Farmers are monitored by a group in every country who check conditions periodically and keep a list of the farmers and coops who are approved to sell fair trade products.

Generally, you can tell what products are actually fair trade by looking at the label for an officially-endorsed seal of approval or label of some kind. You may have to research a few different labels from your grocery store to find out which ones are the internationally-recognized Fair Trade branded ones, and which are simply adopting the label without following certification standards.

4. What are the indirect effects of fair trade coffee?

As hinted before, increased support and benefit for environmental issues is just one of the side effects of fair trade coffee. When farmers aren’t paid any more for being organic, environmentally friendly, or shade-friendly, they will have much less reason to take care of the environment. When dealing with fair trade organizations, however, there can be direct financial benefits to caring for the environment.

The production of coffee becomes more about quality than quantity, as the farmers are paid more for better quality coffee; this means that the land quality is preserved as they don’t have to use harsh pesticides or force the land to grow coffee year after year.

Other social benefits are linked with fair trade, as already discussed, so the issue isn’t just about economic problems with the regular coffee trade.

5. How can I support fair trade coffee?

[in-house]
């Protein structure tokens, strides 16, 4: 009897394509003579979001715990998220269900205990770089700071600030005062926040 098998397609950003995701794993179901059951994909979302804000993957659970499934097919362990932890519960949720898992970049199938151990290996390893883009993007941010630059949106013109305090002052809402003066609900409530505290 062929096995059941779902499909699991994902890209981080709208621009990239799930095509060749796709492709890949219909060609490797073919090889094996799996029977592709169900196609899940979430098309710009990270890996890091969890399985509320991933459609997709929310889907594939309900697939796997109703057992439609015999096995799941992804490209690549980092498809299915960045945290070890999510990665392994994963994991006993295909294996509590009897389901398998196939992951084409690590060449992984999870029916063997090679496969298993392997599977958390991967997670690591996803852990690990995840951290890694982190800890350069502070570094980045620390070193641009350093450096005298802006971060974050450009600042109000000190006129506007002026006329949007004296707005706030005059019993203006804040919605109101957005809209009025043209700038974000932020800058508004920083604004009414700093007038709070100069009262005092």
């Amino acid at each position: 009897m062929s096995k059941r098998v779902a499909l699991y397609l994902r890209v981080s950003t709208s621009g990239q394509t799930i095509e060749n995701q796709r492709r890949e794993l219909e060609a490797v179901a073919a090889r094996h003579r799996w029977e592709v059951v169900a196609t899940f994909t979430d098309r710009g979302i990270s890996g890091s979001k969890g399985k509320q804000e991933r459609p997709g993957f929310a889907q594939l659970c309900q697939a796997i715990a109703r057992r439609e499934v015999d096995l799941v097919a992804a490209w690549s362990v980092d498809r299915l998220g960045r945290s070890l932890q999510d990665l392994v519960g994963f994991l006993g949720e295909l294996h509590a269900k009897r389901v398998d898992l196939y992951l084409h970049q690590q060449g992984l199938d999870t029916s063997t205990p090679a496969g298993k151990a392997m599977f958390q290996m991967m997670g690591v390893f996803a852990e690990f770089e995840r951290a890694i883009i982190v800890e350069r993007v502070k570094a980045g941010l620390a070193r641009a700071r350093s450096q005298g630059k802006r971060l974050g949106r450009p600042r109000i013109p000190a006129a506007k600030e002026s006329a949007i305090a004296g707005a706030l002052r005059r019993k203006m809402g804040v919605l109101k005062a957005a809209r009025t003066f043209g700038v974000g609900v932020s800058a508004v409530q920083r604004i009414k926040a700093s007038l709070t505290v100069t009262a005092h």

The end consumers of the product have a lot of power when it comes to supporting fair trade coffee. By taking responsibility for the working conditions of the people who supply your food every day, you can build a happier, richer life for yourself while improving the lives of thousands of farm workers daily and securing them a solid future, education for their children, and more.

Switch to a fair trade brand of coffee, and if none are available, ask your grocery stores, coffee shops, and other places that sell coffee to stock a fair trade brand. You may need to leave a formal suggestion in a suggestion box, or you could talk to the product manager for that section. It looks good for the grocery store to be selling fair trade goods, and it enhances their own corporate ethics.

You can also take a greater responsibility, if you so choose. Some people build awareness in their own town by starting a campaign, handing out flyers and leaflets, and getting people talking about the shocking conditions most farmers live in. Dealing with independent cafes can give you a great “in” and a market of ready, listening consumers. Talk to your religious or social groups about the issue and you can spread awareness.

Fair trade coffee has a broad impact on the lives of thousands or even millions of workers every year. By supporting it, you can help continue a long-run effort to improve the lives of the people who bring you the delicious cup of coffee you enjoy every morning.